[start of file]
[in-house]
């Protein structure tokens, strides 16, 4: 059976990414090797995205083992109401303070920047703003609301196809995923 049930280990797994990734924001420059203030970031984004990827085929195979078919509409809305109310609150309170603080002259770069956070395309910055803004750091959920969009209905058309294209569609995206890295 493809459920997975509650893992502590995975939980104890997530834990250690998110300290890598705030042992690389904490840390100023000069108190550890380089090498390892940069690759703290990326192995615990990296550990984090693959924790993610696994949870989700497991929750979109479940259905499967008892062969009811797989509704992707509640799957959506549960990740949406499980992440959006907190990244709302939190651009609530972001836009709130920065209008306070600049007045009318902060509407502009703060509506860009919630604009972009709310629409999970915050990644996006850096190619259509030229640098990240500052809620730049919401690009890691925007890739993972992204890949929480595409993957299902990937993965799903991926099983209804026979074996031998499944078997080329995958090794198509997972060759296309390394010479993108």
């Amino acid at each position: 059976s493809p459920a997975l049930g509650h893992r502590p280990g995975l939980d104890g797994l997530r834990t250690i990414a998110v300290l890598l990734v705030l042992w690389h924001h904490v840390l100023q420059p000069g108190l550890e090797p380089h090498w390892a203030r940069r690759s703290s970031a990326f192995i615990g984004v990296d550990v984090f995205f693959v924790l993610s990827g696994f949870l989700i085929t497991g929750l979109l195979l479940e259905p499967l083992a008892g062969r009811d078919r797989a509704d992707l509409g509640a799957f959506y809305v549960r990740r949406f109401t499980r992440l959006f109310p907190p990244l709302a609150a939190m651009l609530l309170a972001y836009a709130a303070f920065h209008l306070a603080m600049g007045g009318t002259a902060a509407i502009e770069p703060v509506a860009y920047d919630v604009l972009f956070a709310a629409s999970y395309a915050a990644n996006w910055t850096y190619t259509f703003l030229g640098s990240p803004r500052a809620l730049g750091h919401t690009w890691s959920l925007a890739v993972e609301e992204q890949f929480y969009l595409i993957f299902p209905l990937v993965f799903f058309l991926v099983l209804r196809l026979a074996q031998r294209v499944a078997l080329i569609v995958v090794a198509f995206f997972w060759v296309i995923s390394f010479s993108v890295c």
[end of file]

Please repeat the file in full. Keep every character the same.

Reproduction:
[in-house]
């Protein structure tokens, strides 16, 4: 059976990414090797995205083992109401303070920047703003609301196809995923 049930280990797994990734924001420059203030970031984004990827085929195979078919509409809305109310609150309170603080002259770069956070395309910055803004750091959920969009209905058309294209569609995206890295 493809459920997975509650893992502590995975939980104890997530834990250690998110300290890598705030042992690389904490840390100023000069108190550890380089090498390892940069690759703290990326192995615990990296550990984090693959924790993610696994949870989700497991929750979109479940259905499967008892062969009811797989509704992707509640799957959506549960990740949406499980992440959006907190990244709302939190651009609530972001836009709130920065209008306070600049007045009318902060509407502009703060509506860009919630604009972009709310629409999970915050990644996006850096190619259509030229640098990240500052809620730049919401690009890691925007890739993972992204890949929480595409993957299902990937993965799903991926099983209804026979074996031998499944078997080329995958090794198509997972060759296309390394010479993108």
């Amino acid at each position: 059976s493809p459920a997975l049930g509650h893992r502590p280990g995975l939980d104890g797994l997530r834990t250690i990414a998110v300290l890598l990734v705030l042992w690389h924001h904490v840390l100023q420059p000069g108190l550890e090797p380089h090498w390892a203030r940069r690759s703290s970031a990326f192995i615990g984004v990296d550990v984090f995205f693959v924790l993610s990827g696994f949870l989700i085929t497991g929750l979109l195979l479940e259905p499967l083992a008892g062969r009811d078919r797989a509704d992707l509409g509640a799957f959506y809305v549960r990740r949406f109401t499980r992440l959006f109310p907190p990244l709302a609150a939190m651009l609530l309170a972001y836009a709130a303070f920065h209008l306070a603080m600049g007045g009318t002259a902060a509407i502009e770069p703060v509506a860009y920047d919630v604009l972009f956070a709310a629409s999970y395309a915050a990644n996006w910055t850096y190619t259509f703003l030229g640098s990240p803004r500052a809620l730049g750091h919401t690009w890691s959920l925007a890739v993972e609301e992204q890949f929480y969009l595409i993957f299902p209905l990937v993965f799903f058309l991926v099983l209804r196809l026979a074996q031998r294209v499944a078997l080329i569609v995958v090794a198509f995206f997972w060759v296309i995923s390394f010479s993108v890295c």